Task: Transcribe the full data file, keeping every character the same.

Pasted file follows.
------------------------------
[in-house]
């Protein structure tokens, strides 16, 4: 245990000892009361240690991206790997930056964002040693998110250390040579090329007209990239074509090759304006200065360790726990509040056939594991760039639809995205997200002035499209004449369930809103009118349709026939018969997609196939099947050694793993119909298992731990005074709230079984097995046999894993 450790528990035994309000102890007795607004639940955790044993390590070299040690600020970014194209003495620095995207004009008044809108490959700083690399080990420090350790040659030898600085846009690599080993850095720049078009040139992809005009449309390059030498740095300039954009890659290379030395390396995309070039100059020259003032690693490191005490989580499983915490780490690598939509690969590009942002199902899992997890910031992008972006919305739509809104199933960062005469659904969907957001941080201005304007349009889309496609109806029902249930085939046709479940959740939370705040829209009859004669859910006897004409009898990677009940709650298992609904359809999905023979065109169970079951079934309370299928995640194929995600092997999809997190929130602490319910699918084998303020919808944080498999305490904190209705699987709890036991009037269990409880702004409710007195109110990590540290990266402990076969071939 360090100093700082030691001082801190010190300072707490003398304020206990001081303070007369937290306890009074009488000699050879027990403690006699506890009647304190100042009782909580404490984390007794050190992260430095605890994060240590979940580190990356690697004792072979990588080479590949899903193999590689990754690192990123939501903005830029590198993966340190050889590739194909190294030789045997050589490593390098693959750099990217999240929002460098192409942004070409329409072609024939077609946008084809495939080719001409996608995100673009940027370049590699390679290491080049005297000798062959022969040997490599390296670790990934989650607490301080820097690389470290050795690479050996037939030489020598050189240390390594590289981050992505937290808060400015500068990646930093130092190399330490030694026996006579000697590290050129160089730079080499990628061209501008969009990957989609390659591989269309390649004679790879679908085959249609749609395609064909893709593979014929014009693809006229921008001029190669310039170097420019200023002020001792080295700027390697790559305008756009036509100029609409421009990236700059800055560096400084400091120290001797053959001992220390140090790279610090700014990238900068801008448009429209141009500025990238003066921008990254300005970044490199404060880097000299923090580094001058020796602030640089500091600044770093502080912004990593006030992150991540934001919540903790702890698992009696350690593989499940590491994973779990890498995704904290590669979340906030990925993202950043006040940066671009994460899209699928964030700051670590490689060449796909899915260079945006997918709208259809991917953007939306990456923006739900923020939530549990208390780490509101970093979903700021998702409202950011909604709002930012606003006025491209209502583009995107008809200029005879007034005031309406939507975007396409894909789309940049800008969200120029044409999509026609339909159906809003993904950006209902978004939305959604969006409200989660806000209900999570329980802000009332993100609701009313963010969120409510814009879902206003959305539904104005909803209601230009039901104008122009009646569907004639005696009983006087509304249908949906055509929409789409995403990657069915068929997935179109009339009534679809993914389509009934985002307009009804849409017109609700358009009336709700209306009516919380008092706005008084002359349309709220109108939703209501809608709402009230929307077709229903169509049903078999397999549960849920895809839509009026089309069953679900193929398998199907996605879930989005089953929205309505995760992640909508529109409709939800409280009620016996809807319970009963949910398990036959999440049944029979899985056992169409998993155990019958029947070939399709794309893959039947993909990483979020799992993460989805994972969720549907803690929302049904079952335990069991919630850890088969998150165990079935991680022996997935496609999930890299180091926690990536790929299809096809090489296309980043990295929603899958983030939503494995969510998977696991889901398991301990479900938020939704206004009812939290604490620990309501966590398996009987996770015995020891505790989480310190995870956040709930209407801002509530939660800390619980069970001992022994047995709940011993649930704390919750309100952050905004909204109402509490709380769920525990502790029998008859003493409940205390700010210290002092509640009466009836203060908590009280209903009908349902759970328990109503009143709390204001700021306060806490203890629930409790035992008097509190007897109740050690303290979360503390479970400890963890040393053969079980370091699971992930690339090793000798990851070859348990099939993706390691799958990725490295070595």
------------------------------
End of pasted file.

[in-house]
């Protein structure tokens, strides 16, 4: 245990000892009361240690991206790997930056964002040693998110250390040579090329007209990239074509090759304006200065360790726990509040056939594991760039639809995205997200002035499209004449369930809103009118349709026939018969997609196939099947050694793993119909298992731990005074709230079984097995046999894993 450790528990035994309000102890007795607004639940955790044993390590070299040690600020970014194209003495620095995207004009008044809108490959700083690399080990420090350790040659030898600085846009690599080993850095720049078009040139992809005009449309390059030498740095300039954009890659290379030395390396995309070039100059020259003032690693490191005490989580499983915490780490690598939509690969590009942002199902899992997890910031992008972006919305739509809104199933960062005469659904969907957001941080201005304007349009889309496609109806029902249930085939046709479940959740939370705040829209009859004669859910006897004409009898990677009940709650298992609904359809999905023979065109169970079951079934309370299928995640194929995600092997999809997190929130602490319910699918084998303020919808944080498999305490904190209705699987709890036991009037269990409880702004409710007195109110990590540290990266402990076969071939 360090100093700082030691001082801190010190300072707490003398304020206990001081303070007369937290306890009074009488000699050879027990403690006699506890009647304190100042009782909580404490984390007794050190992260430095605890994060240590979940580190990356690697004792072979990588080479590949899903193999590689990754690192990123939501903005830029590198993966340190050889590739194909190294030789045997050589490593390098693959750099990217999240929002460098192409942004070409329409072609024939077609946008084809495939080719001409996608995100673009940027370049590699390679290491080049005297000798062959022969040997490599390296670790990934989650607490301080820097690389470290050795690479050996037939030489020598050189240390390594590289981050992505937290808060400015500068990646930093130092190399330490030694026996006579000697590290050129160089730079080499990628061209501008969009990957989609390659591989269309390649004679790879679908085959249609749609395609064909893709593979014929014009693809006229921008001029190669310039170097420019200023002020001792080295700027390697790559305008756009036509100029609409421009990236700059800055560096400084400091120290001797053959001992220390140090790279610090700014990238900068801008448009429209141009500025990238003066921008990254300005970044490199404060880097000299923090580094001058020796602030640089500091600044770093502080912004990593006030992150991540934001919540903790702890698992009696350690593989499940590491994973779990890498995704904290590669979340906030990925993202950043006040940066671009994460899209699928964030700051670590490689060449796909899915260079945006997918709208259809991917953007939306990456923006739900923020939530549990208390780490509101970093979903700021998702409202950011909604709002930012606003006025491209209502583009995107008809200029005879007034005031309406939507975007396409894909789309940049800008969200120029044409999509026609339909159906809003993904950006209902978004939305959604969006409200989660806000209900999570329980802000009332993100609701009313963010969120409510814009879902206003959305539904104005909803209601230009039901104008122009009646569907004639005696009983006087509304249908949906055509929409789409995403990657069915068929997935179109009339009534679809993914389509009934985002307009009804849409017109609700358009009336709700209306009516919380008092706005008084002359349309709220109108939703209501809608709402009230929307077709229903169509049903078999397999549960849920895809839509009026089309069953679900193929398998199907996605879930989005089953929205309505995760992640909508529109409709939800409280009620016996809807319970009963949910398990036959999440049944029979899985056992169409998993155990019958029947070939399709794309893959039947993909990483979020799992993460989805994972969720549907803690929302049904079952335990069991919630850890088969998150165990079935991680022996997935496609999930890299180091926690990536790929299809096809090489296309980043990295929603899958983030939503494995969510998977696991889901398991301990479900938020939704206004009812939290604490620990309501966590398996009987996770015995020891505790989480310190995870956040709930209407801002509530939660800390619980069970001992022994047995709940011993649930704390919750309100952050905004909204109402509490709380769920525990502790029998008859003493409940205390700010210290002092509640009466009836203060908590009280209903009908349902759970328990109503009143709390204001700021306060806490203890629930409790035992008097509190007897109740050690303290979360503390479970400890963890040393053969079980370091699971992930690339090793000798990851070859348990099939993706390691799958990725490295070595």